Comedy films of the 1940’s were a fairly diverse group from social commentary, satire to slapstick. From the sophistication of Ernest Lubitsch to vaudeville based films of Abbott and Costello. I love it all. Abbott and Costello narrowly missed the list, as did so many others. The 1940’s was a rich period for comedy in films. It wasn’t easy narrowing the list down to just ten. This is the fourth post in the series. You can read about them here.
Written by the husband and wife team of Garson Kanin and Ruth Gordon, Adam’s Rib is once of the most charming and funny battle of the sexes comedies to ever grace the screen. For me, this is the best film Tracy and Hepburn ever made together. The characters feel like they truly are a married couple. Though in some cases their thinking and ideas are at opposite ends of the pole. Politically, the film was way ahead of its time. Hepburn is a feminist while Tracy play your typical chauvinist husband who thinks the wife should be in the kitchen shaking those pots and pans. Oh sure, he’s proud of her and all, but hey, enough is enough. Sometimes, after all, a woman has to be put it her place. The film also exposes the court system as lacking an equal sense of justice between the sexes. The supporting cast of Judy Holiday, David Wayne and Hope Emerson all add to the pleasure.
Arsenic and Old Lace
I watch this film at least once a year, generally in the fall, the time of the year when the film is set. It’s a delightfully hysterical farcical comedy with dark overtones. Abby (Josephine Hill) and Martha Brewster (Jean Adair) are two sweet little old ladies. Everyone in the Brooklyn neighborhood loves them. Living with the senior ladies is Teddy, their nephew who thinks he is Theodore Roosevelt. The big secret is that the two sisters have a nasty little habit of killing off lonely men with a bit of elderberry wine that happens to be spiked with a touch of arsenic. There are a dozen bodies buried, so far, in the basement. Coming for a visit is nephew Mortimer Brewster (Cary Grant) who just married his love, Elaine (Pricilla Lane). They are on their way to Niagara Falls for their honeymoon. Unfortunately, the trip is going to be a bit delayed when Mortimer discovers his aunties hobby, and the return of a third brother, the murderous and ugly Jonathan Brewster (Raymond Massey) along with his creepy assistant, Dr. Einstein playing by Peter Lorre. It’s a delightful combination of farce and black comedy rare for its time. Click here to read the entire post.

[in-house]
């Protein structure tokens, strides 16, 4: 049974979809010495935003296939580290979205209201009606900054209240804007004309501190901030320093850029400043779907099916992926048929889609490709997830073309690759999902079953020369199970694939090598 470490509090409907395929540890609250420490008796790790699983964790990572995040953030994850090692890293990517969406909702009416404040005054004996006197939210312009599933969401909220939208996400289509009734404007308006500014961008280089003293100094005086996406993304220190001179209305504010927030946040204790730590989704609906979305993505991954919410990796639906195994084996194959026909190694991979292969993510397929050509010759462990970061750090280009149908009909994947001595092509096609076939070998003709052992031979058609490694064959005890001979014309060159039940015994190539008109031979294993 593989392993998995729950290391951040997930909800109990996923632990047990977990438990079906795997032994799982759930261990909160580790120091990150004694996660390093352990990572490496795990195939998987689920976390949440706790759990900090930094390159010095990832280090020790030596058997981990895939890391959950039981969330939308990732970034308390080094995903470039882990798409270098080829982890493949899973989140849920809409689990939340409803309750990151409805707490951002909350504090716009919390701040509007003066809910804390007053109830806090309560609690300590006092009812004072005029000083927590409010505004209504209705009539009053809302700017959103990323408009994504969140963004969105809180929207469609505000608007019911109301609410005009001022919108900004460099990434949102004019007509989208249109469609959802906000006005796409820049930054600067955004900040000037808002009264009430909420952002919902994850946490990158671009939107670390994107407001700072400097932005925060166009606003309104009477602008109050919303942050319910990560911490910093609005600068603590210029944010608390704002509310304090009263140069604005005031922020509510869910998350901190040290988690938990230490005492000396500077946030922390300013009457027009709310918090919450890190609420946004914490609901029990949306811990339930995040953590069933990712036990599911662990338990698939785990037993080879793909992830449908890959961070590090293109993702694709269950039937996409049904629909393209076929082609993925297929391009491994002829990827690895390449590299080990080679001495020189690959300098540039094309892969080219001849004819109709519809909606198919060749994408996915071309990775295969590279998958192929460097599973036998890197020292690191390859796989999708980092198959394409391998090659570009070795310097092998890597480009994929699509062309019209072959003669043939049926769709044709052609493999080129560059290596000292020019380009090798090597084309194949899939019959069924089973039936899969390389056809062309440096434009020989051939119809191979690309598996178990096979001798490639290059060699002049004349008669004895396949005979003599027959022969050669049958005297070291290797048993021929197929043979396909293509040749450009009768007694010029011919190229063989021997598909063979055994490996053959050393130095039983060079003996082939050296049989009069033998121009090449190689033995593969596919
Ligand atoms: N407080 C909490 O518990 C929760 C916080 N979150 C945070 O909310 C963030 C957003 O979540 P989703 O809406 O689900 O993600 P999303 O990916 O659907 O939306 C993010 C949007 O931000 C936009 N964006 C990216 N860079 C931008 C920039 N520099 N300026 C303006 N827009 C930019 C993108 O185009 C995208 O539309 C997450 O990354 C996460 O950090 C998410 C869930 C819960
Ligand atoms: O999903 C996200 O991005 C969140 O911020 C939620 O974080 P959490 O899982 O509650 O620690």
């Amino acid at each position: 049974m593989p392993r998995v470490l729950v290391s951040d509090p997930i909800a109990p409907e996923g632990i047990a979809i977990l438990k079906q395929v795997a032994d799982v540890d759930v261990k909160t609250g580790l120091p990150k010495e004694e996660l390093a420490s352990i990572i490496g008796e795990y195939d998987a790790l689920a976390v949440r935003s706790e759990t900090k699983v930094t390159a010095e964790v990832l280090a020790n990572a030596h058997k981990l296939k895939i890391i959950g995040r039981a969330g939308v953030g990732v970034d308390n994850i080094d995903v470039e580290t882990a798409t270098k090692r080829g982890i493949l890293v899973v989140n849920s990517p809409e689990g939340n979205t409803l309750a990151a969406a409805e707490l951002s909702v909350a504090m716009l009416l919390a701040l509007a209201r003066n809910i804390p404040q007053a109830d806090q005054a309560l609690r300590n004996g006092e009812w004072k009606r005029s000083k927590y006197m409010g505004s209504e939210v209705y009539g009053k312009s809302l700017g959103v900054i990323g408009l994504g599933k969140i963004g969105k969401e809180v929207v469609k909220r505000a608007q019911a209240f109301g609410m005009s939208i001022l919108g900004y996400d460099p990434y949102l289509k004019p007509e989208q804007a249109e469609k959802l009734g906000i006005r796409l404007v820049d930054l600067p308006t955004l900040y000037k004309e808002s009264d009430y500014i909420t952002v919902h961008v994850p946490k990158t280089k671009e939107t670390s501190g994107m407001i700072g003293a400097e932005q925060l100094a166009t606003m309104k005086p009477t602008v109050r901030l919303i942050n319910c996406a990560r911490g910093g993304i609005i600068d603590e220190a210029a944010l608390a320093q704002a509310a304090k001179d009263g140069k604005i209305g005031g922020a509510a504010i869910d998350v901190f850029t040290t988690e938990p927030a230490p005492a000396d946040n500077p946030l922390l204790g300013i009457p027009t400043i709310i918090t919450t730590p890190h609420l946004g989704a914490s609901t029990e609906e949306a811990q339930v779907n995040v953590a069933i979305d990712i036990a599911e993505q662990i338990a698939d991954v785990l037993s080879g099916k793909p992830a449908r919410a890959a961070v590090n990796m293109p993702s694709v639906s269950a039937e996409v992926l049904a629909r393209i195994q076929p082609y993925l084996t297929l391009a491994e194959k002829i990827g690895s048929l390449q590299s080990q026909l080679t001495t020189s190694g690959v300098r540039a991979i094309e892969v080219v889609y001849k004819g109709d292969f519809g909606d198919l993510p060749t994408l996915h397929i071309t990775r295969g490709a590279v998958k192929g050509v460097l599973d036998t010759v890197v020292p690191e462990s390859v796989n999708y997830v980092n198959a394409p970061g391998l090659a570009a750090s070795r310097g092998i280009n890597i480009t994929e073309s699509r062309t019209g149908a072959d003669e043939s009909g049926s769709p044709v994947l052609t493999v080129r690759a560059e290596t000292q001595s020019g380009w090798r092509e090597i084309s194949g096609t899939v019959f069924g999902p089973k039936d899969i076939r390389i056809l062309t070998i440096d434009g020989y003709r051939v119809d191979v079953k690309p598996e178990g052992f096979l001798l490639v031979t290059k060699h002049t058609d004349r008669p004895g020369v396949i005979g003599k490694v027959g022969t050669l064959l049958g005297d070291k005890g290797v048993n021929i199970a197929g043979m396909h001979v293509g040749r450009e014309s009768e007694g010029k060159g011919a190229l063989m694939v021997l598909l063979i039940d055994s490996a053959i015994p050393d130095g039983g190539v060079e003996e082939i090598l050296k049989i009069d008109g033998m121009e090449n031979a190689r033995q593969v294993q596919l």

Ball of Fire
Billy Wilder is one of my all time favorite filmmakers. This won’t be the last time you will find a Wilder film in this series. Of all the classic era actresses Barbara Stanwyck has always stood out for me, in many ways. Subsequently, a combination of Wilder and Stanwyck is a surefire winner. This is another film I wrote about a while back so jump over here to read more.
The Bank Dick
The Ghost Breakers
The second pairing of Bob Hope and Paulette Goddard, first being The Cat and the Canary, is both spooky and hilarious. Like in the first film, Goddard inherits a spooky mansion located on a small bleak island just off the Cuban coast. Hope plays Lawrence L. Lawrence (the middle initial stands for Lawrence. As he says in the film “My parents had no imagination”). Here he is a radio broadcaster who mistakenly believes he shot and killed a close associate of a local gangster. This gives Larry purpose to stow away on the same ship Ms. Goddard’s character is leaving on. The film is filled with hands that reach out from behind secret panels, trap doors, sinister individuals, ghosts and a murder. It provides a nice mixture of “old house” style horror, mystery and comedy, Hope style.
The Lady Eve
One of the most intelligent, romantic, funny screwball comedies to grace the screen. Preston Sturges opened the door for other screenwriters, like Billy Wilder, who were frustrated with directors messing with their work, and wanted to direct their own scripts. Henry Fonda manages to fall, trip, slide, and slip so many times that he seems to spend much of the film on the ground. What may be my favorite scene is when Barbara Stanwyck practically seduces Fonda by continually twirling his hair while he is reclining on the floor getting more and more flustered. One of the most seductive and sexy scenes ever filmed. I was breaking out in a cold sweat just watching!
I have called Monsieur Verdoux: A Comedy of Murders Charlie Chaplin’s best film. If it’s not his best, it is certainly one of the best. Chaplin was way ahead of his time with this brilliant black comedy . It was unlike anything else he made. Little traces of his well known sentimentality. In its place, he had a mass murderer. You can read my complete review by clicking here!
My Favorite Brunette
Remember the Night
Barbara Stanwyck again! Yep, she is my favorite actress of the period, and Remember the Night is one of my favorite films for the Christmas season. Stanwyck was always at her best when her character came from the wrong side of the tracks. She seemed to have a natural affinity for those whose lives have mostly been filled with hard times, scrapping by the best way they can. Maybe, it had to do with her sad Brooklyn upbringing, her mother dying when she was four, pushed from a streetcar by a drunk, and her father leaving only weeks later, never heard from again. That kind of pain has to leave an indelible mark on one for life. Yet, beneath the tough exterior would hide a gentle desirous heart longing for acceptance and love that would eventually reveal itself. This double side of Stanwyck’s persona is clearly on display in many of her films including this 1940 holiday comedy/drama. Here is my complete review.
To Be or Not to Be